What Is Cupping, and What Can It Do for You? (Part One)


What Is Cupping, and What Can It Do for You?

August 26, 2016 by Dr. Mercola

Story at-a-glance

- Cupping is an ancient medical treatment; its Chinese roots date back to 300 or 400 A.D. Egyptian and Middle Eastern cultures also have ancient records of the practice

- In cupping, suction cups of varying sizes are attached to the body. The suction draws stagnant blood to the surface of the skin and improves blood circulation through the tissues, which can speed healing

- Research has found cupping may benefit conditions such as chronic neck and shoulder pain, arthritis of the knee, herpes zoster, facial paralysis and cervical spondylosis

VIDEO: A look at Olympic “cupping” and “athletes’ pain

Olympic swimming fans everywhere are talking about cupping these days: a discussion brought on by Michael Phelps' and Cody Miller's purple-dotted shoulders.1 Olympic gymnast Alex Naddour has also been seen sporting the hickey-like marks, and many other world-class athletes admit to using cupping.

According to Reuters,2 sales of cupping therapy equipment rose by 20 percent in the three days following Phelps' big win.

The International Cupping Therapy Association also reported a "50 percent increase of healthcare practitioners seeking out their cupping certificates" during that same timeframe. Acupuncture physicians have also reported an increase in inquiries about the treatment.3

What Is Cupping?

Cupping is an ancient medical treatment; its Chinese roots date back to 300 or 400 A.D. Egyptian and Middle Eastern cultures also have ancient records of the practice.

Cupping is still regularly used in traditional Chinese medicine (TCM) in Chinese hospitals and elsewhere. Suction cups of varying sizes are attached to the body, and the suction draws blood to the surface of the skin. Hence, the bruise-like marks.

The treatment is said to improve blood circulation, thereby speeding up healing, reducing pain and easing muscle soreness. According to Dr. Houman Danesh, a pain management specialist at Mount Sinai Hospital in New York, cupping helps "jumpstart the body's natural healing process."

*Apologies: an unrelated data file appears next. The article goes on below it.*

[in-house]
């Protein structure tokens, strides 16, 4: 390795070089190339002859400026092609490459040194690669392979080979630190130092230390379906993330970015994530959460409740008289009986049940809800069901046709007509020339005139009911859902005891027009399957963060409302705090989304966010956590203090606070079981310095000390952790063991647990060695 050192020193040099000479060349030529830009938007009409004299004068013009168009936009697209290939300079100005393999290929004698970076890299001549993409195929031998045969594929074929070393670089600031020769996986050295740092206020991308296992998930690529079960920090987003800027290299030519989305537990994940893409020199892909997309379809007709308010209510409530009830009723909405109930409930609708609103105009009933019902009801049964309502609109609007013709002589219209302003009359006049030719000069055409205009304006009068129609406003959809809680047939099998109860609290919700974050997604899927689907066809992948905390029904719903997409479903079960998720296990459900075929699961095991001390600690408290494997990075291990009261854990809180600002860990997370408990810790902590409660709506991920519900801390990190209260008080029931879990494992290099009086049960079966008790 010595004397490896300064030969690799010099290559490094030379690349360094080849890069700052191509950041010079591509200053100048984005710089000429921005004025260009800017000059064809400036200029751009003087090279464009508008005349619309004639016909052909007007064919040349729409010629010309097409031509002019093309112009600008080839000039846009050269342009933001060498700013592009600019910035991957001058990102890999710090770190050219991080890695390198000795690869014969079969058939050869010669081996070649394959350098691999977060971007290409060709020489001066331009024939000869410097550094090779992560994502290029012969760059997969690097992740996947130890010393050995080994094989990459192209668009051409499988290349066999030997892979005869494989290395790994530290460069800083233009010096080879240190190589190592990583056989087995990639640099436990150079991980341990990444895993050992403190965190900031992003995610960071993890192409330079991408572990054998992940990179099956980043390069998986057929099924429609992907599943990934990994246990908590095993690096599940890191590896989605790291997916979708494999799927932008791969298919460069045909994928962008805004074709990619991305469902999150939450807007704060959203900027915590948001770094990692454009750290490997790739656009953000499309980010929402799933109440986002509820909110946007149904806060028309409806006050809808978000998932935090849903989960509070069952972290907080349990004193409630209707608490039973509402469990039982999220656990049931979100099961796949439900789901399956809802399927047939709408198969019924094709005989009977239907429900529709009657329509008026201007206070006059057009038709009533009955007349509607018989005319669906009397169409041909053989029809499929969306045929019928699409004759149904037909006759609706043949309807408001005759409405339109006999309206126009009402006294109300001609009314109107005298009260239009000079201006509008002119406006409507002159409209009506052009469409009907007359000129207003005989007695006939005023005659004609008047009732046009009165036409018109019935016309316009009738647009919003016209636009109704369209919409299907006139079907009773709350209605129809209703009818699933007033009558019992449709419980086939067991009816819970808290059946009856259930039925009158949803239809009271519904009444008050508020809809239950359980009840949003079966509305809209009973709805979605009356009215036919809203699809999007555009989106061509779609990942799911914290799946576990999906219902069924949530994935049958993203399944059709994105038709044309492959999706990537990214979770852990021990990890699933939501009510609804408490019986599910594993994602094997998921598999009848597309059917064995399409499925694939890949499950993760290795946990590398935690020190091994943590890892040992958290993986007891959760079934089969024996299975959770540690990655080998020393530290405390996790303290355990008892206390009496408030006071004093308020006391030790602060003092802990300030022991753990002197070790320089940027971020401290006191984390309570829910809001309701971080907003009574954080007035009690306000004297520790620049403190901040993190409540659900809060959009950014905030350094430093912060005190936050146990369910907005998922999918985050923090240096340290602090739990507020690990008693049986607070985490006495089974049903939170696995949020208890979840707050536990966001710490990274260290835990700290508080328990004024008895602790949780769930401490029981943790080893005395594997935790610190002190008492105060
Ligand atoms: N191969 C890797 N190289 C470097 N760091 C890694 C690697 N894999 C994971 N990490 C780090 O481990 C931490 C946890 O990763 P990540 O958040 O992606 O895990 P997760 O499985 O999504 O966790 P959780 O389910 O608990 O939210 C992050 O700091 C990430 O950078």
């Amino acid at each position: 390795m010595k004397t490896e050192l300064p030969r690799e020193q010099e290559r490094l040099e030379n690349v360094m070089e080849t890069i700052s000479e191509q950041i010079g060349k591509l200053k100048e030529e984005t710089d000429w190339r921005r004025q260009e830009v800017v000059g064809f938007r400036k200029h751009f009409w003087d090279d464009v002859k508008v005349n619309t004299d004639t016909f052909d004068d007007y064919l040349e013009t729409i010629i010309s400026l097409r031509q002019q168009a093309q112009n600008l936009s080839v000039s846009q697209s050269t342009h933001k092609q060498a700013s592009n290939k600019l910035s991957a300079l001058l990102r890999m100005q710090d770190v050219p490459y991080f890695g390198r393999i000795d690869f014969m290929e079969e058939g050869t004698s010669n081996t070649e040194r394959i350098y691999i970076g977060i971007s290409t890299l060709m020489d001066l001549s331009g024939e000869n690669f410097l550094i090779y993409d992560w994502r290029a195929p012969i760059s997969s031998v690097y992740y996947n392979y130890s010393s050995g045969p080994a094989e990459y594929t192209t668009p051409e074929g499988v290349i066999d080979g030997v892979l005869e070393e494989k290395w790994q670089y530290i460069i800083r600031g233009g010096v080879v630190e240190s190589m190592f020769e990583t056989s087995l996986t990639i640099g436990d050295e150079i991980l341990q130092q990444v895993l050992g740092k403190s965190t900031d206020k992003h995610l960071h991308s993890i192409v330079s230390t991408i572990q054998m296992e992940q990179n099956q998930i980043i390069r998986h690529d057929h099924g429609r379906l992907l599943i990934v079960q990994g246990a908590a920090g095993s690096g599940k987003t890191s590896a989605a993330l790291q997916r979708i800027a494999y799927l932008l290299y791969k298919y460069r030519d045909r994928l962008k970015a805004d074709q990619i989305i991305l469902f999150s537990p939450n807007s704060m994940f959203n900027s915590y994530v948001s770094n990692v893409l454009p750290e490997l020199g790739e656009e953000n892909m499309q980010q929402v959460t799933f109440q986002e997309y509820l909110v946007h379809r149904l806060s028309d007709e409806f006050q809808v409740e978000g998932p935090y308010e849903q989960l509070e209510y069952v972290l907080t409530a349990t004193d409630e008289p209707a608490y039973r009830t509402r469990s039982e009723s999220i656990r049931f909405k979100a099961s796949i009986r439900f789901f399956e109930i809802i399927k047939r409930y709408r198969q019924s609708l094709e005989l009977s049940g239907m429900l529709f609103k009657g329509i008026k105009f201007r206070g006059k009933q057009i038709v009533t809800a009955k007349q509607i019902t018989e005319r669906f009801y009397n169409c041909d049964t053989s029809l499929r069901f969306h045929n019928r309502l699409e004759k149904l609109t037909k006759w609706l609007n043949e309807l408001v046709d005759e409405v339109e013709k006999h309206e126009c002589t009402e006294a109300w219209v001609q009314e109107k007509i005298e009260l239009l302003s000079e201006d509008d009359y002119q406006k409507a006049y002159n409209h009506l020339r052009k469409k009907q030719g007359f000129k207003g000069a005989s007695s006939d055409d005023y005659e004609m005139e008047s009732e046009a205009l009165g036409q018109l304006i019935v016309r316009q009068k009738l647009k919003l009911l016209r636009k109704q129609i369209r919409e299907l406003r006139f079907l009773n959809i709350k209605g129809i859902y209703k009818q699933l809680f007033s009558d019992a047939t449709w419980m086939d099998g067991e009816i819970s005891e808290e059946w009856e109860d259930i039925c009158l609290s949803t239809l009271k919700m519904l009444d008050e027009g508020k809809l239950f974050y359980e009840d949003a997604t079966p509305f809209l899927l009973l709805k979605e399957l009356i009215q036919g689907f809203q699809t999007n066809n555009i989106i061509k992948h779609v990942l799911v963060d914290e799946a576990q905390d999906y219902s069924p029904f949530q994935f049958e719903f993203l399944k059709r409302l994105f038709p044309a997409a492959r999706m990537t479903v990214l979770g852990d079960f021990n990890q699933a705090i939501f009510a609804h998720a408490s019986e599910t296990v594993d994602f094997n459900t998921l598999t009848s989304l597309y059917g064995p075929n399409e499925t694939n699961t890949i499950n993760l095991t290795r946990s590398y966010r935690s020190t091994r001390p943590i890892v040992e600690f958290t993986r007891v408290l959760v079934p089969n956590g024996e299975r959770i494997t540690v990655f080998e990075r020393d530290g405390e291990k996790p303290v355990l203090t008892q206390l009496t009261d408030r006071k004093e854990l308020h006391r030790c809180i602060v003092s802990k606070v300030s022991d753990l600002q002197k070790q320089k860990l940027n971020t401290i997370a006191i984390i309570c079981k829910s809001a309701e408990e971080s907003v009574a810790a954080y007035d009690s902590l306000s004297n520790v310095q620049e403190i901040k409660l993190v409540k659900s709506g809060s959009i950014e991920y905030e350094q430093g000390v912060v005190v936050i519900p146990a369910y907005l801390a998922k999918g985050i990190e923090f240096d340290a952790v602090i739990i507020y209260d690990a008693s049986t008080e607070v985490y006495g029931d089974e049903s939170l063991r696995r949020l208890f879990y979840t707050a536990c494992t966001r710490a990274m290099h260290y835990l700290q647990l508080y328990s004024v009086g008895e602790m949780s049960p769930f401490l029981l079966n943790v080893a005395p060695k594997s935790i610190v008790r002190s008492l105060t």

Phelps and Naddour both swear by the treatment. At a recent press conference, Phelps said he gets cupping done before most meets,4 and Naddour told USA Today5 that cupping has been a "secret … that keeps me healthy. It's been better than any money I've spent on anything else."

Does Cupping Work for Pain?

While some media outlets have derided the athletes for promoting quackery, studies tend to support its use. For example, a 2014 review6 of 16 studies done on cupping suggests it can indeed be beneficial for pain. According to the authors:

"Cupping combined with acupuncture was superior to acupuncture alone on post-treatment pain intensity … Results from other single studies showed significant benefit of cupping compared with conventional drugs or usual care …

This review suggests a potential positive short-term effect of cupping therapy on reducing pain intensity compared with no treatment, heat therapy, usual care or conventional drugs."

Cupping May Offer Relief for Many Painful Conditions

A study7 published in Evidence-Based Complementary and Alternative Medicine earlier this year found cupping significantly reduced chronic neck and shoulder pain, compared to no intervention.

In the cupping group, the intensity of the neck pain was reduced from a severity score of 9.7 to 3.6. Among controls, pain was reduced from 9.7 to 9.5. The study also evaluated measurable physical effects, including changes in skin surface temperature and blood pressure.

Both measurements showed statistically significant improvements among those who received cupping. An earlier study8 comparing cupping to progressive muscle relaxation found both treatments provided similar pain relief for patients with chronic neck pain after 12 weeks.

However, those who received cupping did report significantly greater "wellbeing" and higher pressure pain thresholds compared to those who practiced progressive muscle relaxation. Research9 published in 2012 also reported beneficial results on patients with arthritic knee pain.

A meta-analysis10 of 550 studies published in PLOS One that same year found cupping "is of potential benefit for pain conditions, herpes zoster, cough and dyspnea." According to the authors:

"Meta-analysis showed cupping therapy combined with other TCM treatments was significantly superior to other treatments alone in increasing the number of cured patients with herpes zoster, facial paralysis, acne and cervical spondylosis. No serious adverse effects were reported in the trials."

To be continued…

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Ayurveda Manual Therapies does cupping. Please call the office today for your cupping appointment!

Jessica Jensen           (863) 513-0203

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References and Sources:

Mercola, J. (2016). “What Is Cupping, and What Can It Do for You?.” Mercola.com. Joseph Mercola, published 26 August 2016. Accessed 25 September 2016.



Image Credit: National Institutes of Health (NIH). National Center for Complementary and Integrative Health, “In The News: Cupping.” <https://nccih.nih.gov/news/cupping>. Published 19 August 2016. Accessed 25 September 2016.

1. Newsweek August 9, 2016

2. Reuters August 9, 2016

3. Naples Daily News August 14, 2016

4. New York Times August 8, 2016

5. USA Today August 9, 2016

6. Journal of Traditional Chinese Medical Sciences July 2014; 1(1): 49-61

7. Evidence-Based Complementary and Alternative Medicine 2016;2016:7358918

8. PLOS One June 2013; 7;8(6):e65378

9. BMC Complementary and Alternative Medicine October 12, 2012; 12: 184

10. PLOS One 2012; 7(2): e31793

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